The duck fat that I had drained off the duck  was used to sau the vegetables that went into the soup (rather than olive oil) and the leftover sauce from the duck went into the making of a minestrone (which by the way means ‘big soup’ because it usually contains pulses and therefore makes it a thick soup). I had some cooked borlotti beans  – I usually cook extra and store containers of them in the freezer. The vegetables were onion, celery, carrots and kohlrabi, both the bulb and the green tops.

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With the very flavourful artichoke braising liquid, some artichoke stalks and the peas I will make some eggs taste very special.

Poached eggs  with peas

Bring the liquid and peas to the boil and clear little spaces in the peas – just large enough enough to gently slide in some eggs to poach. In order to keep the yolk soft and nicely shaped, turn off the heat, cover the pan with a lid and rest until the eggs are set just right.

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Not much is wasted in my kitchen.

Parsley oil

You will find that most recipes for making parsley oil suggest that you cut the parsley (stems and all) into smaller bits, and plunge them them into some boiling water for about 10 seconds to soften. Then you drain the parsley and cool them by plunging into cold water. (And there go most of the vitamins?)

When I make parsley oil I don’t blanch my parsley. My parsley oil does not taste particularly grassy – this happens sometimes when parsley is chopped in a food processor rather than cut by hand. Perhaps the blades of my food processor are sharp – this always help.

1 bunch flat-leaf parsley, 1 cup extra-virgin olive oil and a pinch of salt.

Place everything in a food processor (with sharp blades) and blend completely.
Pour the paste into a clean glass jar, cover and store it in the fridge overnight. The parsley paste will settle to the bottom of the jar.
Line some muslin in a funnel to act as a filter and place the funnel into a clean jar.
Carefully pour the parsley oil through the filter into the jar and keep it in the fridge.

I also used some of the parsley oil to flavour some thick yogurt- it makes a change from using mayonnaise and I used it to dress some boiled new potatoes. Ground pink peppercorns looked good too.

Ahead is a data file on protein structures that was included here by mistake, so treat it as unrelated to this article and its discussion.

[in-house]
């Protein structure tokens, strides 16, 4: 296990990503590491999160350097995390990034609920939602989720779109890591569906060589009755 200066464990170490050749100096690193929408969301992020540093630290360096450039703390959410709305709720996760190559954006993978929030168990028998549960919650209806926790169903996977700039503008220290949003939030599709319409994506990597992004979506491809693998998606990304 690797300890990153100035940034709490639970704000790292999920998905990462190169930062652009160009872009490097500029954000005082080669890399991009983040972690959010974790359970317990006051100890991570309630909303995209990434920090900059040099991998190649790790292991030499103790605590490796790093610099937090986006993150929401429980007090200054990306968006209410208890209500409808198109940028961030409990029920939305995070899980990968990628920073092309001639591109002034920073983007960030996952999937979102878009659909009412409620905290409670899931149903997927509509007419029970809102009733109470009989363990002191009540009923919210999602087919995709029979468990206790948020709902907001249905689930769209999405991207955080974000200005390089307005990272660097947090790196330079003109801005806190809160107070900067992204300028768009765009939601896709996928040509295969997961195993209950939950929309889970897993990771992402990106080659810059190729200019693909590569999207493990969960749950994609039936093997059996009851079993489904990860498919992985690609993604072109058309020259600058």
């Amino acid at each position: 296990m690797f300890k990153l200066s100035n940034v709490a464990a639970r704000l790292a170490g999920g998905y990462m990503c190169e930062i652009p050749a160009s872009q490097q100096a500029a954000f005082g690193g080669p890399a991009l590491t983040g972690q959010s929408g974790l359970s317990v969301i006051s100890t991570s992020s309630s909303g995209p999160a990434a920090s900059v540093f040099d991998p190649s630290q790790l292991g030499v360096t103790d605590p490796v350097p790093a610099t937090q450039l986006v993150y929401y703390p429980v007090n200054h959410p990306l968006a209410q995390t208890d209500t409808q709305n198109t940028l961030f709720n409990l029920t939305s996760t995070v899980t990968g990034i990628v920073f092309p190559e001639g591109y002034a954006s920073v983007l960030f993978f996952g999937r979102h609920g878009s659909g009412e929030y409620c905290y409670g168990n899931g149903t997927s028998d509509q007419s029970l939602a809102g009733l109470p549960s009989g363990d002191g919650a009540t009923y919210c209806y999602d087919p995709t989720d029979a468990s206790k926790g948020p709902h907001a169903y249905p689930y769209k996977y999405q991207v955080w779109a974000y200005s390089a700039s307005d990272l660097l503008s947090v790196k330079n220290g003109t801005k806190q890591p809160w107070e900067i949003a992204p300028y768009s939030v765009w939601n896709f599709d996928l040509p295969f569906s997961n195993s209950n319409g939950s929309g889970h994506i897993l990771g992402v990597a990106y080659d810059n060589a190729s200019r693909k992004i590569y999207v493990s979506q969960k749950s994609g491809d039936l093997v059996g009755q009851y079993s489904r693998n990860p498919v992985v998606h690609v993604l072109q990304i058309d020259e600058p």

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I did make use of those leftovers!

WANT NOT WASTE NOT- Chicken livers and chicory, twice

This week on Wednesday I was reading about Massimo Bottura’s Italian upbringing: his never-throw-anything-away attitude in the kitchen and his – seasonal, humble and delicious food – and then I thought about my cooking and how I maximise how I use my produce.

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On Sunday night I pan fried some chicken livers with onions, sage, a little grated nutmeg and deglazed them with red wine – simple, humble and delicious. I accompanied them with a little home made Harissa…always a staple in my fridge.

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I also cleaned the outside leaves of two bunches of chicory and braised them = you know how Italians do this, in extra virgin olive oil and garlic.  No chili this time because of the harissa with the livers.

It is winter in Melbourne and chicory is in season. I had two bunches, one bunch with red stalks and one all green. They taste similar, but perhaps the red tinted stalks are more bitter.

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On Monday night I used the left over chicken livers and turned them into a salad.

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I used the juices of the livers as a base.

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I hard-boiled some eggs, made a simple mustard and extra virgin olive oil and wine vinegar dressing, used the inside, softer, lighter green leaves to make a salad.

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I added a little left over beetroot and some cooked brown lentils that I had in the fridge; I like sweetness and bitterness together.

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Like Bottura, I have that never-throw-anything-away attitude in the kitchen and this – seasonal, humble and delicious.

And I forgot to say – simple-easy- quick-fresh and healthy. Although I did not say that the livers and the eggs were free range, of course they were!!!

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Chicory, see earlier posts:

Cicoria (chicory)

Cicoretta con Salsiccia (Chicory with Fresh Pork Sausage)

In Praise of Seasonal Vegetables

Harissa (a Hot Chili Condiment)